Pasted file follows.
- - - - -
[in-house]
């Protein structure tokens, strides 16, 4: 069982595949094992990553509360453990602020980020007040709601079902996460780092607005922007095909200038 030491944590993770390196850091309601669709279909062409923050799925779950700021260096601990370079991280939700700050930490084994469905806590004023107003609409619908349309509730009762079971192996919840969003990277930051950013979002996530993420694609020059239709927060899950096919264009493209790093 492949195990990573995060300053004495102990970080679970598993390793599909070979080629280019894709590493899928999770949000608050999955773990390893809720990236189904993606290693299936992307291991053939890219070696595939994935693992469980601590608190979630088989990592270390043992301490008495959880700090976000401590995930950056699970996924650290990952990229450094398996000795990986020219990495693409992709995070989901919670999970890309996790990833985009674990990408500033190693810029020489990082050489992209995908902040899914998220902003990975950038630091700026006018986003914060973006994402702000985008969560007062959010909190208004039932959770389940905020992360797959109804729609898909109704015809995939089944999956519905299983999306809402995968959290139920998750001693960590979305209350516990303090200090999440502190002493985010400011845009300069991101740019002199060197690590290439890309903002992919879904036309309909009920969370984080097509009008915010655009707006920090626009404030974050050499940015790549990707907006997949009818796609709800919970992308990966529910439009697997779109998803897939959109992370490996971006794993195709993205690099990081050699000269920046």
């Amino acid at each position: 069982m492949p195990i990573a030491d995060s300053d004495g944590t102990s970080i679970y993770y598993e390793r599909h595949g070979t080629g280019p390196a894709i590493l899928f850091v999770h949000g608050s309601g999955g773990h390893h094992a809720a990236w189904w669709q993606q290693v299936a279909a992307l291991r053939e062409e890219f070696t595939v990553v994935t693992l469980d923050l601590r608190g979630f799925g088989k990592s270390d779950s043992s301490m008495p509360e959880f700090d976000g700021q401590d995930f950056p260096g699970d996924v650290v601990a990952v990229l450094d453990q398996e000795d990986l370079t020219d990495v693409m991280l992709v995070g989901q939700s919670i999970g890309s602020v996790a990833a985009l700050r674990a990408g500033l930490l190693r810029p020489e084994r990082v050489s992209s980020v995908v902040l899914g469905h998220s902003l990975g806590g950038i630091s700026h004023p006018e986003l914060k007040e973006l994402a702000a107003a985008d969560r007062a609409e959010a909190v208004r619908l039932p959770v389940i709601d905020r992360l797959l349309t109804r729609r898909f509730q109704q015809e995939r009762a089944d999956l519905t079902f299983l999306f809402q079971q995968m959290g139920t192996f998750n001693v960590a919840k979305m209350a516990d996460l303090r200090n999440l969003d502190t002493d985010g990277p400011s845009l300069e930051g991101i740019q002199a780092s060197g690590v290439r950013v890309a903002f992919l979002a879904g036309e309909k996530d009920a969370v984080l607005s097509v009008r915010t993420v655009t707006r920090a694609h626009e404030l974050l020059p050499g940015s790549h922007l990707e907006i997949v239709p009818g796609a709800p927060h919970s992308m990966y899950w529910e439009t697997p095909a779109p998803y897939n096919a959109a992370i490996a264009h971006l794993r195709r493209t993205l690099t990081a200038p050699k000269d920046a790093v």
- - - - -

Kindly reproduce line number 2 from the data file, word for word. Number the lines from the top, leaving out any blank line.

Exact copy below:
């Protein structure tokens, strides 16, 4: 069982595949094992990553509360453990602020980020007040709601079902996460780092607005922007095909200038 030491944590993770390196850091309601669709279909062409923050799925779950700021260096601990370079991280939700700050930490084994469905806590004023107003609409619908349309509730009762079971192996919840969003990277930051950013979002996530993420694609020059239709927060899950096919264009493209790093 492949195990990573995060300053004495102990970080679970598993390793599909070979080629280019894709590493899928999770949000608050999955773990390893809720990236189904993606290693299936992307291991053939890219070696595939994935693992469980601590608190979630088989990592270390043992301490008495959880700090976000401590995930950056699970996924650290990952990229450094398996000795990986020219990495693409992709995070989901919670999970890309996790990833985009674990990408500033190693810029020489990082050489992209995908902040899914998220902003990975950038630091700026006018986003914060973006994402702000985008969560007062959010909190208004039932959770389940905020992360797959109804729609898909109704015809995939089944999956519905299983999306809402995968959290139920998750001693960590979305209350516990303090200090999440502190002493985010400011845009300069991101740019002199060197690590290439890309903002992919879904036309309909009920969370984080097509009008915010655009707006920090626009404030974050050499940015790549990707907006997949009818796609709800919970992308990966529910439009697997779109998803897939959109992370490996971006794993195709993205690099990081050699000269920046």